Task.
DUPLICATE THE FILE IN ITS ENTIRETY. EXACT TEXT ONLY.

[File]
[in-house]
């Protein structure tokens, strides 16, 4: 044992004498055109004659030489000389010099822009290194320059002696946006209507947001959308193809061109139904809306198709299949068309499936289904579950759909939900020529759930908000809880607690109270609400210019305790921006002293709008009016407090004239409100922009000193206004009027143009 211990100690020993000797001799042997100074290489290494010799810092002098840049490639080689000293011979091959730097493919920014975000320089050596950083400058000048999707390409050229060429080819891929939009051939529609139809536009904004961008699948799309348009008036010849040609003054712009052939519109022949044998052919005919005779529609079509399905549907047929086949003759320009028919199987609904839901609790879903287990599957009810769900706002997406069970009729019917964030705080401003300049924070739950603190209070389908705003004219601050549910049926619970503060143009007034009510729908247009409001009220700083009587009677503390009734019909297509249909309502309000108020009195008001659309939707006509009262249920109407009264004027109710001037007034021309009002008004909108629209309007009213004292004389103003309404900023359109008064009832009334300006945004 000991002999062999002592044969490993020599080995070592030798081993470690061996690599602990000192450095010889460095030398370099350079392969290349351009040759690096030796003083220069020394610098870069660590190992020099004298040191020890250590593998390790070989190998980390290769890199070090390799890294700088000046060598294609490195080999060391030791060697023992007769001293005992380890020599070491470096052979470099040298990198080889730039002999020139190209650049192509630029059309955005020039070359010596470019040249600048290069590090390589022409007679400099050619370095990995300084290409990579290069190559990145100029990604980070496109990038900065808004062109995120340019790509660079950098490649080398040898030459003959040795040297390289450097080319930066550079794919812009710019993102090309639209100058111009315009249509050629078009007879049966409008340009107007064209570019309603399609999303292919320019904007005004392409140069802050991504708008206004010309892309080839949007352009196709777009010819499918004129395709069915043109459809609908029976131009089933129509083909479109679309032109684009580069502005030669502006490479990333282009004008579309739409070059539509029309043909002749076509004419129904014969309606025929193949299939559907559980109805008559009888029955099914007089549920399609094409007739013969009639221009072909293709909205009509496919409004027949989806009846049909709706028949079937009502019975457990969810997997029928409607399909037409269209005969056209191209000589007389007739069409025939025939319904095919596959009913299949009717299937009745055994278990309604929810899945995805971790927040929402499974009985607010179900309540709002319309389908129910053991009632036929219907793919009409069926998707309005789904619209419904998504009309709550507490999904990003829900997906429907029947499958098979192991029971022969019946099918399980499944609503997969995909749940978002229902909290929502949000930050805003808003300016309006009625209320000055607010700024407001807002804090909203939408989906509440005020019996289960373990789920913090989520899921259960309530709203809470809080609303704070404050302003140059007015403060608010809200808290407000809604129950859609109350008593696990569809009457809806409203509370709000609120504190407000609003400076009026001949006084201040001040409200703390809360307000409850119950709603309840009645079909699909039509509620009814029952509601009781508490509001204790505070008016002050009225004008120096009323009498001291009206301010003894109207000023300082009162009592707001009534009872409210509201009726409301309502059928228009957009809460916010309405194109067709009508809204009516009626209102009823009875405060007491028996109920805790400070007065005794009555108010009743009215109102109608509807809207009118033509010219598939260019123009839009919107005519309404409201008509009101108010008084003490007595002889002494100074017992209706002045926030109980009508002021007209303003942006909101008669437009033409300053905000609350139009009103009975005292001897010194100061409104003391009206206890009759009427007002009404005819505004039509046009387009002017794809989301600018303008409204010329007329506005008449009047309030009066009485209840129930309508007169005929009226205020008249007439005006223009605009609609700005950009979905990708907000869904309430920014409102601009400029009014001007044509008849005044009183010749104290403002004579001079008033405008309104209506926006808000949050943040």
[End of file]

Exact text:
[in-house]
């Protein structure tokens, strides 16, 4: 044992004498055109004659030489000389010099822009290194320059002696946006209507947001959308193809061109139904809306198709299949068309499936289904579950759909939900020529759930908000809880607690109270609400210019305790921006002293709008009016407090004239409100922009000193206004009027143009 211990100690020993000797001799042997100074290489290494010799810092002098840049490639080689000293011979091959730097493919920014975000320089050596950083400058000048999707390409050229060429080819891929939009051939529609139809536009904004961008699948799309348009008036010849040609003054712009052939519109022949044998052919005919005779529609079509399905549907047929086949003759320009028919199987609904839901609790879903287990599957009810769900706002997406069970009729019917964030705080401003300049924070739950603190209070389908705003004219601050549910049926619970503060143009007034009510729908247009409001009220700083009587009677503390009734019909297509249909309502309000108020009195008001659309939707006509009262249920109407009264004027109710001037007034021309009002008004909108629209309007009213004292004389103003309404900023359109008064009832009334300006945004 000991002999062999002592044969490993020599080995070592030798081993470690061996690599602990000192450095010889460095030398370099350079392969290349351009040759690096030796003083220069020394610098870069660590190992020099004298040191020890250590593998390790070989190998980390290769890199070090390799890294700088000046060598294609490195080999060391030791060697023992007769001293005992380890020599070491470096052979470099040298990198080889730039002999020139190209650049192509630029059309955005020039070359010596470019040249600048290069590090390589022409007679400099050619370095990995300084290409990579290069190559990145100029990604980070496109990038900065808004062109995120340019790509660079950098490649080398040898030459003959040795040297390289450097080319930066550079794919812009710019993102090309639209100058111009315009249509050629078009007879049966409008340009107007064209570019309603399609999303292919320019904007005004392409140069802050991504708008206004010309892309080839949007352009196709777009010819499918004129395709069915043109459809609908029976131009089933129509083909479109679309032109684009580069502005030669502006490479990333282009004008579309739409070059539509029309043909002749076509004419129904014969309606025929193949299939559907559980109805008559009888029955099914007089549920399609094409007739013969009639221009072909293709909205009509496919409004027949989806009846049909709706028949079937009502019975457990969810997997029928409607399909037409269209005969056209191209000589007389007739069409025939025939319904095919596959009913299949009717299937009745055994278990309604929810899945995805971790927040929402499974009985607010179900309540709002319309389908129910053991009632036929219907793919009409069926998707309005789904619209419904998504009309709550507490999904990003829900997906429907029947499958098979192991029971022969019946099918399980499944609503997969995909749940978002229902909290929502949000930050805003808003300016309006009625209320000055607010700024407001807002804090909203939408989906509440005020019996289960373990789920913090989520899921259960309530709203809470809080609303704070404050302003140059007015403060608010809200808290407000809604129950859609109350008593696990569809009457809806409203509370709000609120504190407000609003400076009026001949006084201040001040409200703390809360307000409850119950709603309840009645079909699909039509509620009814029952509601009781508490509001204790505070008016002050009225004008120096009323009498001291009206301010003894109207000023300082009162009592707001009534009872409210509201009726409301309502059928228009957009809460916010309405194109067709009508809204009516009626209102009823009875405060007491028996109920805790400070007065005794009555108010009743009215109102109608509807809207009118033509010219598939260019123009839009919107005519309404409201008509009101108010008084003490007595002889002494100074017992209706002045926030109980009508002021007209303003942006909101008669437009033409300053905000609350139009009103009975005292001897010194100061409104003391009206206890009759009427007002009404005819505004039509046009387009002017794809989301600018303008409204010329007329506005008449009047309030009066009485209840129930309508007169005929009226205020008249007439005006223009605009609609700005950009979905990708907000869904309430920014409102601009400029009014001007044509008849005044009183010749104290403002004579001079008033405008309104209506926006808000949050943040």